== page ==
نتیجه گیری انگلیسی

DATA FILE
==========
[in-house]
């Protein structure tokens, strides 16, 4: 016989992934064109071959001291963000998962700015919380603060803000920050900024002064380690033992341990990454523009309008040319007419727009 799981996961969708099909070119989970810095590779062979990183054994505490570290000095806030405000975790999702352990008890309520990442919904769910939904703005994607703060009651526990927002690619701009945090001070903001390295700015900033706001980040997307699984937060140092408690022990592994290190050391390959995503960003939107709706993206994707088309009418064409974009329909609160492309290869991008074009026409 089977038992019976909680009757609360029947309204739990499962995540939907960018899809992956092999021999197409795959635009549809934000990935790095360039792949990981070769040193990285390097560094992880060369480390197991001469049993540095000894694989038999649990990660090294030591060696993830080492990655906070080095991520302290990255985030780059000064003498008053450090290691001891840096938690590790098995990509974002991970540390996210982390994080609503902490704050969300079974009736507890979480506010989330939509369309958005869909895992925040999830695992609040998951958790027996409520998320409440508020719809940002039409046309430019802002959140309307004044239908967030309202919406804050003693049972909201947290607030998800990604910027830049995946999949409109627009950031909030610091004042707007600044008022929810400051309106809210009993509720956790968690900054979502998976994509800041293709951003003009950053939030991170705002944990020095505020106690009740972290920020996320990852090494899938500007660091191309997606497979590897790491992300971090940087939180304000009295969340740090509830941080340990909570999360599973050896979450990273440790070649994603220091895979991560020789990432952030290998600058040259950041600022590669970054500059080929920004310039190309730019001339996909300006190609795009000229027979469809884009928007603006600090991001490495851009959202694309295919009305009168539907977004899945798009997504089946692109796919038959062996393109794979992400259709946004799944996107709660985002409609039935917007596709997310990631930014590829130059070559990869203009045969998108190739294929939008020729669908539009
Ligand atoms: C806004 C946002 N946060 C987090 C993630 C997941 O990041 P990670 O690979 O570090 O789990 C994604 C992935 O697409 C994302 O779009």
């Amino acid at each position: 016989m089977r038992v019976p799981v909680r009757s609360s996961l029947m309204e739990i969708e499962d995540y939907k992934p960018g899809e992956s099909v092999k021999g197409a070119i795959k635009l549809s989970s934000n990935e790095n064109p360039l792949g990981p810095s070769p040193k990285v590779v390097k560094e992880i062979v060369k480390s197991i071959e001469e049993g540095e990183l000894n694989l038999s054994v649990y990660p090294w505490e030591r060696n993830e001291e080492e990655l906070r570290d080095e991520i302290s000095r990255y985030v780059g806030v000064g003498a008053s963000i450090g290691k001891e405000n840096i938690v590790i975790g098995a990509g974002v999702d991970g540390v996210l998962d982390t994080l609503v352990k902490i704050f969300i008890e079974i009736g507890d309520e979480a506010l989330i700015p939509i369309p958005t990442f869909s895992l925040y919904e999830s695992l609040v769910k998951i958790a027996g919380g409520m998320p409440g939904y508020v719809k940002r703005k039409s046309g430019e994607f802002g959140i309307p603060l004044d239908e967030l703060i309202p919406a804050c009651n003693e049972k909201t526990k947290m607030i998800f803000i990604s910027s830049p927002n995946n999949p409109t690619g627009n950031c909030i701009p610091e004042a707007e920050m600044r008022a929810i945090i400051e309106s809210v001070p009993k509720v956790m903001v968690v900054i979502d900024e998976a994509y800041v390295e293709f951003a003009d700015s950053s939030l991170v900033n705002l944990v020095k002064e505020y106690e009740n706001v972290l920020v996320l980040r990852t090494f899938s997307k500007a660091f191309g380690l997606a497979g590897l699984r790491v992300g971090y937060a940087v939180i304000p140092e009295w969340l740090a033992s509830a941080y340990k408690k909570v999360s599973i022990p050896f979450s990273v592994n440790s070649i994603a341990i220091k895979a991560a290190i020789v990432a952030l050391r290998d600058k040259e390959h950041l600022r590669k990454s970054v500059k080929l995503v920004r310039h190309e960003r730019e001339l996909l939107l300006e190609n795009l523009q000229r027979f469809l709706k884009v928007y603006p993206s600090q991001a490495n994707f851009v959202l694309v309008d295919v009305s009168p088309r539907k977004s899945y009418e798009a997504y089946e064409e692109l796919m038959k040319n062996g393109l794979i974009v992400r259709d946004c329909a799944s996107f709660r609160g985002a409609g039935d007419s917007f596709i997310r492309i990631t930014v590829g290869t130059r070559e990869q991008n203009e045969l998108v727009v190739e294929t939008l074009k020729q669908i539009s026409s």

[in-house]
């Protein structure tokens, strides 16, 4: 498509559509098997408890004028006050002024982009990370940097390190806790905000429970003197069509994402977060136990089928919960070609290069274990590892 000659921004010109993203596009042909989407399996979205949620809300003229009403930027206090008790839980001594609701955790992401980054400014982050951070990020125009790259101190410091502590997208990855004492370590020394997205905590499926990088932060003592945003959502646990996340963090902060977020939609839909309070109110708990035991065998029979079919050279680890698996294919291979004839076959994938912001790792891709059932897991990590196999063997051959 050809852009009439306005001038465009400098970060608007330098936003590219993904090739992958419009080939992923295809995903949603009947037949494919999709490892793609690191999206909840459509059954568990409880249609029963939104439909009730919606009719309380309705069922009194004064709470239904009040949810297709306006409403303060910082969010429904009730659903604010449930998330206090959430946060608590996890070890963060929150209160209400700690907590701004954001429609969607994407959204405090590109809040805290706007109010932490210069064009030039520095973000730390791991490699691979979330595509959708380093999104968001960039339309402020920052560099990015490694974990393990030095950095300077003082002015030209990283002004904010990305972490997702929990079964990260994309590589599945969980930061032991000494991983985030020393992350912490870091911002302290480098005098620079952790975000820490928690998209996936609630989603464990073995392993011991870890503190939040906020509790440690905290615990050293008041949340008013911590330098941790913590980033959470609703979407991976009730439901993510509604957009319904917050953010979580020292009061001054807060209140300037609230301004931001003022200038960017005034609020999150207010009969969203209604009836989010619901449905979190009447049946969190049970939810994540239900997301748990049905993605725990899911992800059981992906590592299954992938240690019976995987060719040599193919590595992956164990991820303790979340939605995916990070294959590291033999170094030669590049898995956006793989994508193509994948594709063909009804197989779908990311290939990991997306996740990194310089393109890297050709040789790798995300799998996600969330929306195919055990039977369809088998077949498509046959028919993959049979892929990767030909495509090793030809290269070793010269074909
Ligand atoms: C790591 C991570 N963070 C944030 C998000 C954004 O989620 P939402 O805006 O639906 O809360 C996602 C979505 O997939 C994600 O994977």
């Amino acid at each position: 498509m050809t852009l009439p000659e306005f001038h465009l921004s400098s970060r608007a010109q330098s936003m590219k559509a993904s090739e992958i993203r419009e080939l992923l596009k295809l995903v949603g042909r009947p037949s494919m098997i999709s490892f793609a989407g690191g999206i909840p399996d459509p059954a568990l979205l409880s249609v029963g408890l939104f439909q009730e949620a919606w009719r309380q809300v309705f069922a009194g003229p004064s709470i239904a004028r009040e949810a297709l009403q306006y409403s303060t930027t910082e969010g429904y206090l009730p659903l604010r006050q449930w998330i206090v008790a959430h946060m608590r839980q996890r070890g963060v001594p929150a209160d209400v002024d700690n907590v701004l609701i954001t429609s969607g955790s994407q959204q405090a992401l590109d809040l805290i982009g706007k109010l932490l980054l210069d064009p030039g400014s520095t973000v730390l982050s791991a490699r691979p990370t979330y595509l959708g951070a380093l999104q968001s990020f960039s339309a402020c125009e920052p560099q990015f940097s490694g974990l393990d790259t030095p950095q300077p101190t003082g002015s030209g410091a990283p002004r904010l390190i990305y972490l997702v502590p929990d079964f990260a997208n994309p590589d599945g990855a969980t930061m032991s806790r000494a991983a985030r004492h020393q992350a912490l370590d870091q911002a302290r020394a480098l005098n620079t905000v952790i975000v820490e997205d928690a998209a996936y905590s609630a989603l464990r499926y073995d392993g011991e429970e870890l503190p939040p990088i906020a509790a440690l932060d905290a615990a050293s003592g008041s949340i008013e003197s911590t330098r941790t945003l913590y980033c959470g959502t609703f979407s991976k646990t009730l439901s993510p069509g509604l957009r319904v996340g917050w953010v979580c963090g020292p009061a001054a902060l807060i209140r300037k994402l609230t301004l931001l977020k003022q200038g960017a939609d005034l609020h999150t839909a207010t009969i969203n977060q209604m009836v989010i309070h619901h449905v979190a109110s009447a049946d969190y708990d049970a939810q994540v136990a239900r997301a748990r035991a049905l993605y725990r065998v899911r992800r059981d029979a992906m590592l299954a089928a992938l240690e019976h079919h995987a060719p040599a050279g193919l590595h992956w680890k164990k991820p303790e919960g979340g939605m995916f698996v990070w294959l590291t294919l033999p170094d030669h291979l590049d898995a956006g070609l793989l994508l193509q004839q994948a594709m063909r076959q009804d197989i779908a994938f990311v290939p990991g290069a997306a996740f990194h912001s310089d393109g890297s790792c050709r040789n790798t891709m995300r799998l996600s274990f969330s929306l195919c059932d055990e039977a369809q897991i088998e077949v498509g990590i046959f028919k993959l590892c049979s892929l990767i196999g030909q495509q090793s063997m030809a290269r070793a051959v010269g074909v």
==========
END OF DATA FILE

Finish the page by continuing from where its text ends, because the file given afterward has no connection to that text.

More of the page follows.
In this paper, we have examined the causal relationship between energy consumption and real GDP for OECD countries. Because energy is one of the basic factors for economic development, it has an important role in economic activities. Energy policies for many countries have more or less been affected by the Kyoto Protocol which aims at reducing emissions to mitigate climate change. However, the target of higher economic development could require energy consumption to increase. Hence, the effects of changes in energy policies on economic growth require more careful scrutiny. The results of traditional Granger causality tests are presented on the third and fourth columns of Table 1. The growth hypothesis is supported for Belgium and Japan, the conservation hypothesis is supported for Australia, Austria, Germany, Italy, the Netherlands, and Portugal, and the neutrality hypothesis is valid for Canada, Denmark, Finland, France, Greece, Mexico, Norway, Spain, Sweden, Turkey, the UK, the USA. Since traditional causality test does not consider time varying nature of the relationship, we perform the frequency causality test and our main findings are as follows. First, Belgium, Italy, and Japan have long term bi-directional causality between energy consumption and economic growth as suggested by the feedback hypothesis. Policy makers in these countries should take into account the feedback effect of real GDP on energy consumption by implementing regulations to reduce energy usage. In addition, energy policies aimed at improvements in energy consumption efficiency will not adversely affect the real GDP in the long run. Second, the neutrality hypothesis is valid for Australia, Canada, France, Mexico, Spain, Sweden, Turkey, and the UK in the long run. Since the neutrality hypothesis indicates that reducing energy consumption does not affect economic growth, conservative energy policies will not negatively affect real GDPs of these countries. Third, the growth hypothesis is suggested for Finland, Greece in the long run, for Austria, Denmark, the Netherlands, Norway in the short run, and for Portugal both in short and long run. Fourth, the conservation hypothesis is suggested for, Denmark, Germany, Norway, the USA in the long run, for Australia, Canada, Mexico, Portugal, the UK in the short run and for Austria, the Netherlands, and the USA both in short and long run. The third and the fourth results indicate that the causality relationship changes over time. The growth hypothesis dominates for Portugal, Greece and Finland in the long run. Therefore, the economic activity depends on energy usage and increases in energy consumption may stimulate real GDP in these countries. The conservation hypothesis implying that reducing demand for energy can only be expected to have a small short-run or without detrimental effect on overall economic activity dominates for Austria, Norway, Denmark and the Netherlands in the long run. Furthermore, these possible small short-run detrimental effects may well be caused by adjustment costs to long run energy saving technologies being implemented. The neutrality hypothesis dominates for Australia, Canada, the UK in the long run. As a result, there is little or no impact of energy consumption on real GDP and decreases in energy consumption would not negatively affect real GDP for these countries. In this respect, when energy use is not a vital input in the production function, economic policies aiming to increase economic growth should focus on capital, labor and productivity inputs. Our results have several implications both for energy economists and policy authorities. Energy economists must take account of possible changing causalities in examining between these variables. In particular, conventional Granger causality test could be inappropriate to examine dynamic relationship between energy consumption and real GDP. Policy authorities must take account of changing causalities and design policy actions accordingly. In this regard, the energy policies should take into consideration not only the causality direction between economic growth and energy consumption but also whether the direction is temporal or permanent, in other words whether it changes due to the time dimension.